Meryl Streep is sometimes unfairly labeled
as an actress who's all technique and no heart. Over the years, however, she's been tremendously moving in movies as different as
. But when a script gives her little heart to work with, her loaded arsenal of technique becomes inescapably obvious.
That's what happens in
August: Osage County
, a soap opera dressed up in literary pretensions. A lot happens on the Oklahoma prairie during the few weeks covered by the story; long-buried family resentments and secrets burst into the open at regular intervals during a patriarch's funeral and its aftermath. But it's all incident without insight. None of the revelations change the lives of the characters. How could they change when they're all too damaged and bitter-and too poorly imagined-to do anything but repeat the patterns they're already in?
That was true when Tracy Letts' play was here in Baltimore at the Everyman Theatre a year ago. And it's even more true now that Letts' truncated screenplay is coming to Baltimore movie theaters. So what can Streep do but try to fill in the story's emptiness with the tricks of her trade?
Her character, Violet, looks like a scarecrow when she first appears, bursting into the office of her husband, the alcoholic poet Beverly (Sam Shepard). Her short, thinning gray hair is sticking out in all directions; her red-rimmed eyes swim in a wrinkled, powdered face. Violet's a pill addict, and Streep's manic giggles and stumbling gait communicate that brilliantly.
The actress thoroughly convinces us that we're watching a 65-year-old pillhead in an Oklahoma farmhouse. But neither she nor Letts gives us any reason to care. We can admire the verisimilitude of the performance from a safe distance because we're never convinced that it has anything to do with us.
Julia Roberts shows up at the funeral as Violet's eldest daughter, Barbara, who angrily denies that she's becoming more and more like her manipulative, domineering mother, though Letts' heavy-handed irony makes it clear that she is. Roberts is a gifted comic actress but not much of a dramatic one. She tries and tries to make us dislike Barbara, but the performer's radiant beauty and charm defeat her own efforts.
While the casseroles are ladled out onto antique china for the post-funeral dinner, the nastiness begins to rear its head. Violet, now wearing a dark wig, inquires cruelly into Barbara's marital problems while Barbara's husband (Ewan McGregor) and 14-year-old daughter (Abigail Breslin) are sitting right at the table. Barbara retaliates by trying to snatch away Violet's pills, and the two women end up wrestling on the floor.
Streep and Roberts aren't the only ones in this star-studded cast trying their damnedest to win Oscar nominations. Juliette Lewis overdoes the kewpie doll aspects of Karen, the youngest daughter, who has brought home yet another sleazy boyfriend (Dermot Mulroney) to the funeral. Benedict Cumberbatch does his best Dustin Hoffman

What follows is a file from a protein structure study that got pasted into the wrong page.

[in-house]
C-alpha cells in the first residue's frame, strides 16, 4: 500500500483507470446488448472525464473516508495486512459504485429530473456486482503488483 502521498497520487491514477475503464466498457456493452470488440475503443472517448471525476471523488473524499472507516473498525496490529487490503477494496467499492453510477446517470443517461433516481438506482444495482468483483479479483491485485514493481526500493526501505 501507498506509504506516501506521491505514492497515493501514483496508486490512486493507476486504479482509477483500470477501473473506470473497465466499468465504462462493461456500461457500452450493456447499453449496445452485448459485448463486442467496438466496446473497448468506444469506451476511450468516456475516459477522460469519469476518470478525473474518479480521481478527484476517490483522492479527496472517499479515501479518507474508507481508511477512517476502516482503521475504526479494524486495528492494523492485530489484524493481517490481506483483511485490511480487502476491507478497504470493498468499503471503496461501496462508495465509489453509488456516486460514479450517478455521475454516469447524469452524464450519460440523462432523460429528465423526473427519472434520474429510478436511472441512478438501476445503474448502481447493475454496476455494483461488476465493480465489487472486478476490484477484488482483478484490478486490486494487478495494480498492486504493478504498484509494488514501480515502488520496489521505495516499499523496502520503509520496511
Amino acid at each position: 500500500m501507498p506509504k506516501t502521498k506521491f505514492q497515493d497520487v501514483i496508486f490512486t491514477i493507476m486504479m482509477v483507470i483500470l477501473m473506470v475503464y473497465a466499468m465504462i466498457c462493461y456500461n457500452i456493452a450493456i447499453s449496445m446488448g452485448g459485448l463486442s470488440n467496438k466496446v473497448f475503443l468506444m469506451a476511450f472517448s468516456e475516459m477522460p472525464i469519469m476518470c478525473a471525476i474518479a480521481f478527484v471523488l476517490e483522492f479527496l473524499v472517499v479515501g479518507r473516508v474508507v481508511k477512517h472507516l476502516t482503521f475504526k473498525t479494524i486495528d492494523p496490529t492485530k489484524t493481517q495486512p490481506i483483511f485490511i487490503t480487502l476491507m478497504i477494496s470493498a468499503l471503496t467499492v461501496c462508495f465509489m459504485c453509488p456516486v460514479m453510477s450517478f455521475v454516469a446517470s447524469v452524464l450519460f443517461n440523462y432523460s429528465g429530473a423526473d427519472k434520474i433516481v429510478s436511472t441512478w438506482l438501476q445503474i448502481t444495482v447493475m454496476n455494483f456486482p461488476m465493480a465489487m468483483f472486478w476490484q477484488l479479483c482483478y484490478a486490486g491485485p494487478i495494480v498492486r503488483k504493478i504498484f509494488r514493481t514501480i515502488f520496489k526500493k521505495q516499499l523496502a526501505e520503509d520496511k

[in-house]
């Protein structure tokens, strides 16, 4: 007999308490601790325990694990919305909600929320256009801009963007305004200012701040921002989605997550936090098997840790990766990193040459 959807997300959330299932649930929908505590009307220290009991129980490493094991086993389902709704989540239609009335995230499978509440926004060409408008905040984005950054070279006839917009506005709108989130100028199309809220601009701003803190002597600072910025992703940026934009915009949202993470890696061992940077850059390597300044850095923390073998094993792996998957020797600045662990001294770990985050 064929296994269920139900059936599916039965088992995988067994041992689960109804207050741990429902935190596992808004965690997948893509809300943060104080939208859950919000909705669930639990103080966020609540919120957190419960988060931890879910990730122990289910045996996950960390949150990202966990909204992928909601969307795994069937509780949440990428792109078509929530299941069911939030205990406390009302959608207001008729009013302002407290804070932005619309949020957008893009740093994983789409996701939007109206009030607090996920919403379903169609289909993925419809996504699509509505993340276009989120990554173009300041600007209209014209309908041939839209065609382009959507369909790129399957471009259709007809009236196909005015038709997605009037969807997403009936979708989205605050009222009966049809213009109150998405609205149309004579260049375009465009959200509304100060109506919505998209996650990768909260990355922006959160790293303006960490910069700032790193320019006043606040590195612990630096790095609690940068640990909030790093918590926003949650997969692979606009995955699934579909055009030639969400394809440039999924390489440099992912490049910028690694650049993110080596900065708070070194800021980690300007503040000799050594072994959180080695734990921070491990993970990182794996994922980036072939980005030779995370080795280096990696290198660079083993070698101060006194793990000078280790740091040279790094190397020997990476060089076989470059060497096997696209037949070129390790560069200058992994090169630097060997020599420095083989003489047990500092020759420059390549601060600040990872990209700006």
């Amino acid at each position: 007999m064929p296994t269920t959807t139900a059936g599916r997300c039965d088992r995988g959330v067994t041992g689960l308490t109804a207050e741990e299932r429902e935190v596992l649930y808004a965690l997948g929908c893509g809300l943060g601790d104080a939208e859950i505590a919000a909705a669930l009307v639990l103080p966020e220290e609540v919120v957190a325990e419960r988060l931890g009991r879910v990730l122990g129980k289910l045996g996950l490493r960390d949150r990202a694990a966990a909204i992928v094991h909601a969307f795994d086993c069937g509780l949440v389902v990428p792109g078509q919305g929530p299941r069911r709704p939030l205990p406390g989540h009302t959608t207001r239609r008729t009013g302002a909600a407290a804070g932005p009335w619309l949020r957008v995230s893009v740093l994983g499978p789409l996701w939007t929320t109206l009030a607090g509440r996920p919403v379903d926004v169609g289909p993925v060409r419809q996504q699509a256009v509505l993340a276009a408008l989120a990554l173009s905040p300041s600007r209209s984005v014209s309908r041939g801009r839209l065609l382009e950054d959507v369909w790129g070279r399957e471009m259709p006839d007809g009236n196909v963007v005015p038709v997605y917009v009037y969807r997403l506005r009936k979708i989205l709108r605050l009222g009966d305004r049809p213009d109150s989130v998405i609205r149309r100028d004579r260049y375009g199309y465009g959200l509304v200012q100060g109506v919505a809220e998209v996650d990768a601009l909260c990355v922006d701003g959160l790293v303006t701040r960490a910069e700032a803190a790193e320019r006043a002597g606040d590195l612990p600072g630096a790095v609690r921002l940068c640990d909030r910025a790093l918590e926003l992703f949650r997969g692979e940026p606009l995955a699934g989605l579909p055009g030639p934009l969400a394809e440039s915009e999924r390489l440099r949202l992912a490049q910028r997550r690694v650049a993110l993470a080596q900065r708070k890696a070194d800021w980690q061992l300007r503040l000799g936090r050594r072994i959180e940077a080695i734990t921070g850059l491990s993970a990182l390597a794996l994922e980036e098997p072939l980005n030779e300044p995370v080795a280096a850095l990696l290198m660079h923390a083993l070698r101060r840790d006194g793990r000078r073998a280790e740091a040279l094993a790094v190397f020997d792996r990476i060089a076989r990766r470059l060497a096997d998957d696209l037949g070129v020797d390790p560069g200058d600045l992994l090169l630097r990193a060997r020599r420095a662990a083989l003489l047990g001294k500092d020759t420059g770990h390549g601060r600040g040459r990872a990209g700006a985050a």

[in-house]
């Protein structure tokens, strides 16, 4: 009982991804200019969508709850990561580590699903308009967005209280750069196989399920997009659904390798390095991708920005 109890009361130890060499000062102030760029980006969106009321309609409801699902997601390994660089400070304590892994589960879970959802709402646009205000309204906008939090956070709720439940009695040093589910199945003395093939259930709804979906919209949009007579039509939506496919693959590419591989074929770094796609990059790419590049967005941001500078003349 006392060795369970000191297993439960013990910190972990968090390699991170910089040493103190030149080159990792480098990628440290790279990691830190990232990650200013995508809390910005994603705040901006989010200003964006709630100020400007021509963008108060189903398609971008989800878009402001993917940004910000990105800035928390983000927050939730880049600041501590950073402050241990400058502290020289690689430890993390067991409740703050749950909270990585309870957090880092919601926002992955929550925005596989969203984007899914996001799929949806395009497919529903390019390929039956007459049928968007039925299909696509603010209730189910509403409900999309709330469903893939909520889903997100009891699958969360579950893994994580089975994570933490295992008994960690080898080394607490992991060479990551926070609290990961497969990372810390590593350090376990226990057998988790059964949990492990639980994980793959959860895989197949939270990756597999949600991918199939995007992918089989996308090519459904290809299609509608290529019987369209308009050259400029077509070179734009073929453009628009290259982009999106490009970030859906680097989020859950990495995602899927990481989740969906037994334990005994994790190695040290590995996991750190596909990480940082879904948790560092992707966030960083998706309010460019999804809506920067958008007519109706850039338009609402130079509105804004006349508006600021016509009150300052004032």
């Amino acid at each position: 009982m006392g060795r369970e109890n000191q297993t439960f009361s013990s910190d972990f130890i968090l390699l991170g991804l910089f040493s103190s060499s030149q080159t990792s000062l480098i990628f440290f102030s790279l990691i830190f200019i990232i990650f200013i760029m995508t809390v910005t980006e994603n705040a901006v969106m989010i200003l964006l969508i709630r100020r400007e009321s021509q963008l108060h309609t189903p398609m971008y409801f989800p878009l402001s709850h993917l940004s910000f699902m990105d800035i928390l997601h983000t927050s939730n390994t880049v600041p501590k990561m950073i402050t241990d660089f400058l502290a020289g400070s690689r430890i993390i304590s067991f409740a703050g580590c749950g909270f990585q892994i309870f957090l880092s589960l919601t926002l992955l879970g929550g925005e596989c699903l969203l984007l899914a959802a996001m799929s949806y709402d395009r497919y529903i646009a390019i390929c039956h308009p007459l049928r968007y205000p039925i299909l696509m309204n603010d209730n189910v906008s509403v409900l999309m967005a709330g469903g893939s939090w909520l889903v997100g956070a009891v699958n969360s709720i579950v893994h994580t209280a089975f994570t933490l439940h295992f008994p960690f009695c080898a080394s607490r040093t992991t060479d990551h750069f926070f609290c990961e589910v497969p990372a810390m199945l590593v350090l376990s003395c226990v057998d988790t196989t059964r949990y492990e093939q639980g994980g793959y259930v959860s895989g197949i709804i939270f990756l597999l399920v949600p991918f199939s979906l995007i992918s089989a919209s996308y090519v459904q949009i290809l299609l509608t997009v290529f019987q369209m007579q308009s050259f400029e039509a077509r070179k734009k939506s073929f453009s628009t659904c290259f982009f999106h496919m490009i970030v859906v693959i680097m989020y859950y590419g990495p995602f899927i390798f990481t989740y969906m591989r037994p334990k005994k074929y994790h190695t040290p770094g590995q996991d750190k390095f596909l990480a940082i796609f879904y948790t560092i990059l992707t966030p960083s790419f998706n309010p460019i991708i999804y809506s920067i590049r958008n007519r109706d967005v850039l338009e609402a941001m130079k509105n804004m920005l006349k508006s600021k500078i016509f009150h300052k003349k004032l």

imitation as the socially inept "Little" Charles, Violet's nephew. Margo Martindale lays on the hillbilly stereotypes as Violet's overweight sister, Mattie Fae.
Amid all this scenery chewing, the few understated performances are welcome harbors in a turbulent sea. Julianne Nicholson gives Violet's middle daughter, Ivy, a quiet dignity as she hides a secret love and plots a long-delayed escape from the farmhouse. Best of all is Chris Cooper as Charles, whose aw-shucks demeanor sets up the picture's best scene, when he finally breaks loose with an ultimatum to Mattie Fae, his wife.
In adapting his own play for the screen, Letts condensed the dialogue. That may have been necessary, but his choices were unfortunate. The roles of Johnna (Misty Upham), the family's American-Indian maid, and of the local sheriff (Will Coffey), also Barbara's ex-boyfriend, are greatly diminished, thus negating the only two outsider perspectives on the family. A lot of the humor is lost in the transition as well.
The reduced script allows director John Wells to "open up" the housebound play. He does this in the least imaginative ways possible. The all-too-brief shots of the Oklahoma landscape resemble calendar art and visitor-center brochures more than the Western photography of Paul Strand or Ansel Adams. The trips to the death scene or to the store in town seem like unwelcome errands to be completed as quickly as possible.
If you're going to assemble such talented actors to adapt a contemporary stage play to the screen, why waste them on such a sudsy story? Why not take on one of our era's best playwrights, such as Edward Albee, Brian Friel, Conor McPherson, Martin McDonagh, or Donald Margulies? Why not use Sam Shepard as the writer rather than as a supporting actor?